On April 24, 2019, the Supreme Court issued a decision in Lamps Plus, Inc. v. Varela, holding that under the Federal Arbitration Act (“FAA”) class arbitration may not be compelled based on ambiguous contract language.[1] This decision closes yet another door to class arbitration and split the Court 5-4 along ideological lines, with Chief Justice Roberts writing the majority opinion, Justice Thomas writing a concurring opinion, and Justices Ginsburg, Breyer, Sotomayor and Kagan penning dissenting opinions.

Relevant Background and Procedural History

In 2016, a Lamps Plus employee was persuaded to release the confidential tax information of approximately 1,300 other company employees to a hacker. A fraudulent tax return was subsequently filed on behalf of one of those employees, Frank Varela. Varela filed a putative class action against Lamps Plus in Federal District Court in California on behalf of all Lamps Plus employees whose information had been compromised by the security breach, asserting federal and state claims. Lamps Plus, pointing to an arbitration agreement in Varela’s employment contract (drafted by Lamps Plus), argued that Varela’s claim must be resolved through individual arbitration, rather than a class lawsuit. The District Court dismissed the claims in the lawsuit and granted the company’s motion to compel arbitration, but authorized class – rather than individual – arbitration. Lamps Plus appealed to the Ninth Circuit, seeking to avoid class arbitration and instead resolve its dispute with Varela in individual arbitration.

The Ninth Circuit affirmed the decision below, finding that previous Supreme Court precedent in Stolt-Nielsen S.A. v. AnimalFeeds Int’l Corp., 559 U.S. 662 (2010) – which held that a court cannot compel classwide arbitration if an agreement is silent as to such arbitration – was not controlling because the agreement here was ambiguous, rather than silent. Relying on the state law doctrine of contra proferentem that contractual ambiguities should be construed against the drafter, the Ninth Circuit adopted Varela’s interpretation and authorized class arbitration. Lamps Plus then sought certiorari to have the issue decided by the Supreme Court, arguing that the Ninth Circuit’s decision had created a conflict among the Courts of Appeals and that it contravened Supreme Court precedent in Stolt-Nielsen. Varela opposed.

The Ruling

The majority opinion relied, in large part, on the Court’s 2010 ruling in Stolt-Nielsen, which held that classwide arbitration cannot be imposed on parties where the applicable arbitration agreement is silent on that point.[2] The majority deferred to the Ninth Circuit’s finding that the underlying employment contract was not silent, but rather was ambiguous as to whether classwide arbitration was permissible.[3] The majority then held that, under the reasoning in Stolt-Nielsen, an ambiguous contract is insufficient to demonstrate the requisite consent of the parties to class arbitration.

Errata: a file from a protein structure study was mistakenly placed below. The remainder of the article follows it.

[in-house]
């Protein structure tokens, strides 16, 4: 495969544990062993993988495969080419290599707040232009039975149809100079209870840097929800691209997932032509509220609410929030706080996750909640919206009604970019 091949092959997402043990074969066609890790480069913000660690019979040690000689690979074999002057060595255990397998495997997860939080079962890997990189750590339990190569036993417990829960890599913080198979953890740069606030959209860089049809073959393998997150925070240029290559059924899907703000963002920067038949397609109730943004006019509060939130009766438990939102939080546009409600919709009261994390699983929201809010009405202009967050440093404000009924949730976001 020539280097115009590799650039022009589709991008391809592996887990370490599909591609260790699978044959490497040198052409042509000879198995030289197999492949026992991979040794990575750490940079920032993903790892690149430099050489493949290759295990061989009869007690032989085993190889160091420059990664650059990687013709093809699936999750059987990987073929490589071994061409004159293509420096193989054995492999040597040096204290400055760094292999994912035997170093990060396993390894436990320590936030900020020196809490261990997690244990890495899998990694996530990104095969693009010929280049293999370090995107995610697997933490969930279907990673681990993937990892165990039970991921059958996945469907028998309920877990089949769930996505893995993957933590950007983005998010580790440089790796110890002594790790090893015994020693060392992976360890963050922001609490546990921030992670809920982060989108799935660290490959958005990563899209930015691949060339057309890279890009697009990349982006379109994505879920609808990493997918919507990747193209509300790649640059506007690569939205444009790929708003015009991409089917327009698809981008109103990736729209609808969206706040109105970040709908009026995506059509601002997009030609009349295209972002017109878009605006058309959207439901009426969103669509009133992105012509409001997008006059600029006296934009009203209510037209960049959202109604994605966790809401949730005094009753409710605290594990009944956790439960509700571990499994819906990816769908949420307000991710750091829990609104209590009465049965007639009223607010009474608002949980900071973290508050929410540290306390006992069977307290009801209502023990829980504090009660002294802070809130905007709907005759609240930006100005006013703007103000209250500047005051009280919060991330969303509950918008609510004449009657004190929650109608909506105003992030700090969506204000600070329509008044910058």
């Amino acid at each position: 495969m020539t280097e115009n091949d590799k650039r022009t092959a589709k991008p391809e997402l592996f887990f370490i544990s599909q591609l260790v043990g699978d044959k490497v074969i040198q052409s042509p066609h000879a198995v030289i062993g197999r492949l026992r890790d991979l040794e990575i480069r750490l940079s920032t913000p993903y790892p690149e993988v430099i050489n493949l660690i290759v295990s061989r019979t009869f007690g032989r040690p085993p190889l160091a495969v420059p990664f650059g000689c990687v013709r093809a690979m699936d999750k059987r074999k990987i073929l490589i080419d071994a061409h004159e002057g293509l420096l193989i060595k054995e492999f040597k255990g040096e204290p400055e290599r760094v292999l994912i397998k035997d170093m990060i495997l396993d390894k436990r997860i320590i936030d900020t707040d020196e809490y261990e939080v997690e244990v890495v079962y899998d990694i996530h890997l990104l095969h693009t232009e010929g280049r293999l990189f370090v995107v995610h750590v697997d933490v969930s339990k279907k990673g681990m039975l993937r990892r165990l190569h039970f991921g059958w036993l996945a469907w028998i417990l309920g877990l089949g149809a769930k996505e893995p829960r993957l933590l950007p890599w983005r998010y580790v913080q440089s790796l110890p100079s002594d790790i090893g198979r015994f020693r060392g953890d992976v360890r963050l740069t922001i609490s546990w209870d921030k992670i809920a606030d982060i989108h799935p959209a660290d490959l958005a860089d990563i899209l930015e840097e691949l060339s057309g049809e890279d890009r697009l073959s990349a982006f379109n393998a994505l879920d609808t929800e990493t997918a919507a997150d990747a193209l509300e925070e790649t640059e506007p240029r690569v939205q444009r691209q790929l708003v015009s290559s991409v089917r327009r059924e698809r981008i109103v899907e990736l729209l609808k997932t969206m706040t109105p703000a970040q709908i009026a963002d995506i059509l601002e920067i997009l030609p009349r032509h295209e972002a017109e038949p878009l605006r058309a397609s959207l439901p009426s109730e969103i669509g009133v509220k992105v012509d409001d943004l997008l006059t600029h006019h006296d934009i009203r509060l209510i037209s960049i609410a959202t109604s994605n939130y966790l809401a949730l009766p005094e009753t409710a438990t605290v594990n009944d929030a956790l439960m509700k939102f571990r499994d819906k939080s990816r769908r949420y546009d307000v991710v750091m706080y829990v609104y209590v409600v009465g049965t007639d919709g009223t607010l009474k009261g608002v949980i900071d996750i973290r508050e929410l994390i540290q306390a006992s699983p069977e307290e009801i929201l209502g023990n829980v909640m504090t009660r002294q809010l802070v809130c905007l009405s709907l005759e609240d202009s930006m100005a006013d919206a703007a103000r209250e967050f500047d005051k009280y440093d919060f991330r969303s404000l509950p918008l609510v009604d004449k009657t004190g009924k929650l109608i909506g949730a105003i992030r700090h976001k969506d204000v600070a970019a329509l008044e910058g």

Chief Justice Roberts emphasized that it is a “rule of fundamental importance” that “arbitration is a matter of consent not coercion.”[4] While premised on the concept of consent, the underpinnings of the majority opinion were policy based. Specifically, the majority explained that the concept of consent is so critical in enforcing arbitration agreements because, in part, parties make a reasoned decision to trade off the procedural rigor of court proceedings in order to take advantage of the benefits of private arbitration (such as lower cost, greater efficiency and access to subject matter experts to resolve specialized disputes). The majority stated that class arbitration “sacrifices the principal advantage of arbitration–its informality.”[5] As a result, the majority held that “[n]either silence nor ambiguity provides a sufficient basis for concluding that parties to an arbitration agreement agreed to undermine the central benefits of arbitration itself.”[6]

The Court further held that the doctrine of contra proferentem, on which the Ninth Circuit relied to interpret the contract, could not be used to “reshape traditional individualized arbitration by mandating classwide arbitration procedures without the parties’ consent.”[7] Chief Justice Roberts stated that, while ordinarily courts look to state law contract principles to interpret arbitration agreements, “state law is preempted to the extent it stands as an obstacle to the accomplishment and execution of the full purposes and objectives of the FAA.”[8] Framing the issue as a conflict between the “rule of fundamental importance” that “arbitration is a matter of consent, not coercion”[9] and the state law contract principle of contra proferentem, the majority found the application of the contra proferentem doctrine to permit class arbitration to be “flatly inconsistent” with the foundational principle of the FAA that arbitration is strictly a matter of consent.[10]

The Dissents